Laura ‘can’t wait’ to get home


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After her initial treatment at the Royal Bolton Hospital, Laura was sent to Wythenshawe Hospital, where she spent 35 days of her coma on an ECMO machine – the highest level of life support – and with her “lungs absolutely gone”, her family – including parents Lynn and Bill – were told it was “the last resort”.

“My family were obviously panicking,” she said. “The doctors and nurses clearly thought it’s not looking good.

“John has managed to keep everyone upbeat about it though. He was telling them ‘she’s not giving up and neither are we’ and ‘let’s keep positive, we’re not going to lose her, she’s going to be fine’.”

After five weeks, Laura returned to Bolton’s intensive care unit where she eventually came out of her coma.

She’s since been rehabilitating with intense physiotherapy and occupational therapy, with the goal of returning home for Christmas.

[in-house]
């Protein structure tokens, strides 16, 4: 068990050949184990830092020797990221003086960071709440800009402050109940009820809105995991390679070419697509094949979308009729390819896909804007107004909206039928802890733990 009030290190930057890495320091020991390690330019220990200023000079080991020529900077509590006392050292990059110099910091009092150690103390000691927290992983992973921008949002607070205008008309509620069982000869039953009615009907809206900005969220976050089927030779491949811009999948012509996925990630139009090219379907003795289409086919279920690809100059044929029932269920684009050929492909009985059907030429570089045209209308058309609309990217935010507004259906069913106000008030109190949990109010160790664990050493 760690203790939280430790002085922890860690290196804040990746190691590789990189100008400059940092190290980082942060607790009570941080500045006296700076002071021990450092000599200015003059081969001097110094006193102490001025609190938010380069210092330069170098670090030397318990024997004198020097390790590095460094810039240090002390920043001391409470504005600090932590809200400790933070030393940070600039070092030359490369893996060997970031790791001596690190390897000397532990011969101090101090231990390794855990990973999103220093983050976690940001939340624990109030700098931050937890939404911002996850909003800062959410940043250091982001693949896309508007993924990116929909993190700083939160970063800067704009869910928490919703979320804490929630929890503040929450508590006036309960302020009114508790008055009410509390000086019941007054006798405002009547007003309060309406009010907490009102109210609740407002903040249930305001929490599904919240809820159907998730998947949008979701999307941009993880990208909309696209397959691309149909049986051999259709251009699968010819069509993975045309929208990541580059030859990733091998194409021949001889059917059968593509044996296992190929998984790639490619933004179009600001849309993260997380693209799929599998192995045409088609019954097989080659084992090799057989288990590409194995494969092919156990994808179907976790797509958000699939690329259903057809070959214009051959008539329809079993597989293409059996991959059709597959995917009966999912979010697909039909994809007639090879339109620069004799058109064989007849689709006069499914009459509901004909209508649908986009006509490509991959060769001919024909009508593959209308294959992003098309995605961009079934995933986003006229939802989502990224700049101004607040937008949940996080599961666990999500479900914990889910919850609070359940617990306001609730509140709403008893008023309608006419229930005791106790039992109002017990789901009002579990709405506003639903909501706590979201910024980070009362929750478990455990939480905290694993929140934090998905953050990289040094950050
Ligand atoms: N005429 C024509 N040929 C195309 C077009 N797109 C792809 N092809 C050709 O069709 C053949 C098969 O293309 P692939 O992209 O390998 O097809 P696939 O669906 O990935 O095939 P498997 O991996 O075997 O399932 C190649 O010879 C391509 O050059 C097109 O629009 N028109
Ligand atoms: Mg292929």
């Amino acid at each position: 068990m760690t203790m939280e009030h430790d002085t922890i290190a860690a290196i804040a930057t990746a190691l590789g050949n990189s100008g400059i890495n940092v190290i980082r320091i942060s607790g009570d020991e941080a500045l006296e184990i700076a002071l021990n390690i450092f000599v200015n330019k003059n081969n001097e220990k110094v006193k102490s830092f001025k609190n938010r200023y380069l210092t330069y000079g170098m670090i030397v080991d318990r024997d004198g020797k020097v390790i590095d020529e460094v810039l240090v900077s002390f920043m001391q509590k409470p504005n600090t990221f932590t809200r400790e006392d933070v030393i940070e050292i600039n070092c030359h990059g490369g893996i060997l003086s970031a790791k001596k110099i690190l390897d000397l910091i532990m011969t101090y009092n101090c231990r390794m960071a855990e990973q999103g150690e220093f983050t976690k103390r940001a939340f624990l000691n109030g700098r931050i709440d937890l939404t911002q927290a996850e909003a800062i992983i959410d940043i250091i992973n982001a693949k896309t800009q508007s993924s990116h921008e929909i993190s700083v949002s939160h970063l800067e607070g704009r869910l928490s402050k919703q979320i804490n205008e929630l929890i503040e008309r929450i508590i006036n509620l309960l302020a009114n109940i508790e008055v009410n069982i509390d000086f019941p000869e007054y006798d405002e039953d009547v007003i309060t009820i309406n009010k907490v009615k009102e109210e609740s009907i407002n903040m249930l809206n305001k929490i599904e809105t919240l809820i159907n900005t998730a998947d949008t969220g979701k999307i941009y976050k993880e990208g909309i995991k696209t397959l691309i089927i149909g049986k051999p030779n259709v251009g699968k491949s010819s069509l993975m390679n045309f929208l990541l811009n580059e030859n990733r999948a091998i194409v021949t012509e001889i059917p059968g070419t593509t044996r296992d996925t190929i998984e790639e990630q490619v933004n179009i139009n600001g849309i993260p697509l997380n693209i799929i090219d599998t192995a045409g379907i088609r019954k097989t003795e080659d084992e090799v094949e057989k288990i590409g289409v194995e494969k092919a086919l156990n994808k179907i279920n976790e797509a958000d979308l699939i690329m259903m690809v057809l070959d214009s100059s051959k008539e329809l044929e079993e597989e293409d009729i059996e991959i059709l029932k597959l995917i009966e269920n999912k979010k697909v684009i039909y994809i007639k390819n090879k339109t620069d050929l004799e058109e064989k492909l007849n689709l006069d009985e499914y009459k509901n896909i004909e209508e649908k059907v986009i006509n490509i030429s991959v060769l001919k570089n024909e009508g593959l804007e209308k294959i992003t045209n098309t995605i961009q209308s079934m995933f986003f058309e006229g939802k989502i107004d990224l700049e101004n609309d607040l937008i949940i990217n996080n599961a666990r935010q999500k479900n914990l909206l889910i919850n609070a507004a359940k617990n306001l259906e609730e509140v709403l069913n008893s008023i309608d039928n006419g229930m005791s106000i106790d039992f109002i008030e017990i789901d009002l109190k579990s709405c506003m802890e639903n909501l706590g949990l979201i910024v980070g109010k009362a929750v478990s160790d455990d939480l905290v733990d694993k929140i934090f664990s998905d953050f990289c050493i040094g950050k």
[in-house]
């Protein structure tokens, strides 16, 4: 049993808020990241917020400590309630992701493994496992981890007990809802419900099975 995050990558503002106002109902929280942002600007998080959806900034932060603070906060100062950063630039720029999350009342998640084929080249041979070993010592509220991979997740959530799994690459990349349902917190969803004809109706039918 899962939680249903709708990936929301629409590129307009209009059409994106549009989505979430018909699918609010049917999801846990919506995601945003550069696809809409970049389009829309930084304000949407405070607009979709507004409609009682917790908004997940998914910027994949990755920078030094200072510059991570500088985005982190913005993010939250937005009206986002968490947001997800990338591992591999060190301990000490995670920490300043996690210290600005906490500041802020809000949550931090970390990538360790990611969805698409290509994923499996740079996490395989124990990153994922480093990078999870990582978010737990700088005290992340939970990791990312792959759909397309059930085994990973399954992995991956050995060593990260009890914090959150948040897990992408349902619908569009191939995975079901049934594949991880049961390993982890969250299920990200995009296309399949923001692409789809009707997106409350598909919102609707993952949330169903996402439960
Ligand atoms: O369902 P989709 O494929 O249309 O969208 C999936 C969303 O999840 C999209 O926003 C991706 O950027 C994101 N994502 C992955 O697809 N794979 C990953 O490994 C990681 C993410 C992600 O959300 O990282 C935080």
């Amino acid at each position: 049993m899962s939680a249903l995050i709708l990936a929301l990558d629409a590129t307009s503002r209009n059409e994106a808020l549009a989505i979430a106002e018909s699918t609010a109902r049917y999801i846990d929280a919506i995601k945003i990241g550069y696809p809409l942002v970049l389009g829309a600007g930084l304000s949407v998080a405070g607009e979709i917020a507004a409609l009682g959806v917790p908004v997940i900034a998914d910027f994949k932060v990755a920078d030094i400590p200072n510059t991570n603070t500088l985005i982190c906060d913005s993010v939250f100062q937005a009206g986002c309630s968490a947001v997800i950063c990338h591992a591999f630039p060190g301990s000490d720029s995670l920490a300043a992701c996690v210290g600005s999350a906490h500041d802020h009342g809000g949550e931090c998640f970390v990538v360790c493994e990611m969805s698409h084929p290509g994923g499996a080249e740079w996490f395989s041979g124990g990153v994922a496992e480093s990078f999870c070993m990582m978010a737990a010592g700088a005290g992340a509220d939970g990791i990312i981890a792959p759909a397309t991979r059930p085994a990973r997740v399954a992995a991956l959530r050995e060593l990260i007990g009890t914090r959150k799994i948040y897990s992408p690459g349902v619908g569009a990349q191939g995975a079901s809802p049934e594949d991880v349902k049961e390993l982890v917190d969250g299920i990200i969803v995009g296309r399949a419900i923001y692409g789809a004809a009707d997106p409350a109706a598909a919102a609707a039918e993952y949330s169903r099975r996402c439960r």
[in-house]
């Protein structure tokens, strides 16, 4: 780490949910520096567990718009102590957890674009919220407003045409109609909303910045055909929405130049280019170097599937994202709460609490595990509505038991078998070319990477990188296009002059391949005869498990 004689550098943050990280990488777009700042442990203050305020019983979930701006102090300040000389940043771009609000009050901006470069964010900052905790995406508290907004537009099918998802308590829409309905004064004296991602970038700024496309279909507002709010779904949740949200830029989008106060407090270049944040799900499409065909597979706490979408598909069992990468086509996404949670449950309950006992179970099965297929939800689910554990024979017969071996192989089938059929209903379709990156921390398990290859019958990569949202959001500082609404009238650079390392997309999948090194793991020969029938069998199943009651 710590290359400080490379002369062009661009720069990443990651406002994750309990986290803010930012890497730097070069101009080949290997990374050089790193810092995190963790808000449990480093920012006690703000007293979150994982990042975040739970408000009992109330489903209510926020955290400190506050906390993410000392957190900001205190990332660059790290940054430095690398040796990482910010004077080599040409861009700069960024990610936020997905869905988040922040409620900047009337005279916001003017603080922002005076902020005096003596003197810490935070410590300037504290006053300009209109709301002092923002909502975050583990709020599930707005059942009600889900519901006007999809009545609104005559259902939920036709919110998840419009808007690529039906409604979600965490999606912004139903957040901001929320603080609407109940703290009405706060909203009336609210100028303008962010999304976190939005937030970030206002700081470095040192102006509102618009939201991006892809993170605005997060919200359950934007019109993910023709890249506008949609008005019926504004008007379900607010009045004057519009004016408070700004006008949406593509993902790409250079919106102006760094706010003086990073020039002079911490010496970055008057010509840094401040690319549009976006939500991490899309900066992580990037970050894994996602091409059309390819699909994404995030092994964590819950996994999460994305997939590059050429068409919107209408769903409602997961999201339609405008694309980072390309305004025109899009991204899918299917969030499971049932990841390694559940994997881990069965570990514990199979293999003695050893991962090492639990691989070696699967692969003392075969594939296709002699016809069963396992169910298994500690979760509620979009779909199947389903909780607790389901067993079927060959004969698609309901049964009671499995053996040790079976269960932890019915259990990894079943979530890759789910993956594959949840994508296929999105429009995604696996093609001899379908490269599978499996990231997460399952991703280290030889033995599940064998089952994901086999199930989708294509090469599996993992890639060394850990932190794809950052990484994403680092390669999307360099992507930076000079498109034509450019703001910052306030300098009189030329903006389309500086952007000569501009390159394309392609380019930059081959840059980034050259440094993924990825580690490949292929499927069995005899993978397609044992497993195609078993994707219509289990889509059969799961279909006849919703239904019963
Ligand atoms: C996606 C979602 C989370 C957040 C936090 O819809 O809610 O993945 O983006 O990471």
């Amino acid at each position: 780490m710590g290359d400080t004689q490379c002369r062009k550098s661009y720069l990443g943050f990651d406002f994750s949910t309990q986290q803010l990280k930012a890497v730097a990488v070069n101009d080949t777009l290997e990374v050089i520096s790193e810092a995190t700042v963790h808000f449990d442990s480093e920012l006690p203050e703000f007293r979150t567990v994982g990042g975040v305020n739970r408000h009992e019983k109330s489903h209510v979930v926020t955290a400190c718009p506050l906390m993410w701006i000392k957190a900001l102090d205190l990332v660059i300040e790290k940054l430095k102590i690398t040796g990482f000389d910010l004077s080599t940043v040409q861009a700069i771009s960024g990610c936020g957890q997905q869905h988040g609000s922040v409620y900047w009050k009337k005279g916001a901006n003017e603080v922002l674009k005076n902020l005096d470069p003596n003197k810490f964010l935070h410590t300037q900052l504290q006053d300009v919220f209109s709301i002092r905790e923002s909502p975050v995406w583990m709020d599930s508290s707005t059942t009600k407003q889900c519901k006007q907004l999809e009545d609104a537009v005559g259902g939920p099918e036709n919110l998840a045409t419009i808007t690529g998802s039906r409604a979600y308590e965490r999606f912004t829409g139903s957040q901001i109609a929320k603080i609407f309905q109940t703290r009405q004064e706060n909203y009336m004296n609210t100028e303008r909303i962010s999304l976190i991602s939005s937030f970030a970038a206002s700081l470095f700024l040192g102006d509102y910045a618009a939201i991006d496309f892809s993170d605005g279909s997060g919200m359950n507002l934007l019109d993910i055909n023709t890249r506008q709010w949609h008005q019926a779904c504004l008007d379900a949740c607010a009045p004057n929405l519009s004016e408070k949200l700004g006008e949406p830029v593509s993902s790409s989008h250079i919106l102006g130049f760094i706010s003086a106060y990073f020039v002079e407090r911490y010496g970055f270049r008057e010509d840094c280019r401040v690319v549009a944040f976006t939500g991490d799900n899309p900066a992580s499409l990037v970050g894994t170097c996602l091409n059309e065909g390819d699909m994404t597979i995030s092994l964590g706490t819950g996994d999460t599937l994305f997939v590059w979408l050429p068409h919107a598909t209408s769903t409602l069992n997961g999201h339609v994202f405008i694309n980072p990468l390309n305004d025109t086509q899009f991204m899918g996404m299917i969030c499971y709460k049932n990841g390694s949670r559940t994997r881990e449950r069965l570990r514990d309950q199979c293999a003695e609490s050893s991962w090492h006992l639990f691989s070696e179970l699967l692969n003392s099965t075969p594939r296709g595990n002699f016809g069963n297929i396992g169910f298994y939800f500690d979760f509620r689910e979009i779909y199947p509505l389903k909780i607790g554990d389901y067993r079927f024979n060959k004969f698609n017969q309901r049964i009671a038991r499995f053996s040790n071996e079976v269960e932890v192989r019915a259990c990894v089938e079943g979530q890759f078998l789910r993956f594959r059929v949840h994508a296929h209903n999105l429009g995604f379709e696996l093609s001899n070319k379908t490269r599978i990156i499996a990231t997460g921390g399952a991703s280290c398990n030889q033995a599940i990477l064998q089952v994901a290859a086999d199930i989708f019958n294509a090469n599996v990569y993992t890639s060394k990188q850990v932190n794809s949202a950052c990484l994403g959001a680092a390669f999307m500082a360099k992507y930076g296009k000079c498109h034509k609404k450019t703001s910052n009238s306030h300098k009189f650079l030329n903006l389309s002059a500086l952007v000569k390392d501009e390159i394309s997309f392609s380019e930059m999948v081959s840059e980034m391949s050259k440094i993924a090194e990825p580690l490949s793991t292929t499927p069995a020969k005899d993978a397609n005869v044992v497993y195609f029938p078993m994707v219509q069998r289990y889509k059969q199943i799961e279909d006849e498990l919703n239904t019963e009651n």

Laura has been having intense physiotherapy and hopes to be home for Christmas


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Laura said: “I’m getting stronger every day and the nurse has said she hasn’t seen anyone make as much progress in such a short amount of time.

“I think it’s helped to have that goal of getting home for Christmas and also to get home to my kids. I’ve missed them all so much.”

As well as thanking the staff at the hospitals she’s been treated at, Laura, who hopes to return to her job at the primary school when William starts there in September, wants to thank her family, including parents Lynn and Bill, cousin Kirstie Atkinson and friend Emma Chatwood for all their support.

Laura, who had no underlying health conditions other than gestational diabetes, didn’t have the Covid vaccination earlier in her pregnancy as initially it wasn’t recommended for pregnant women. By the time she was offered it, it was too late.

After her ordeal, she says she’d recommend the jab to any pregnant women.

“I’d say just get it,” she said. “I wouldn’t wish what’s happened to me on anyone and it’s better to be safe than sorry.”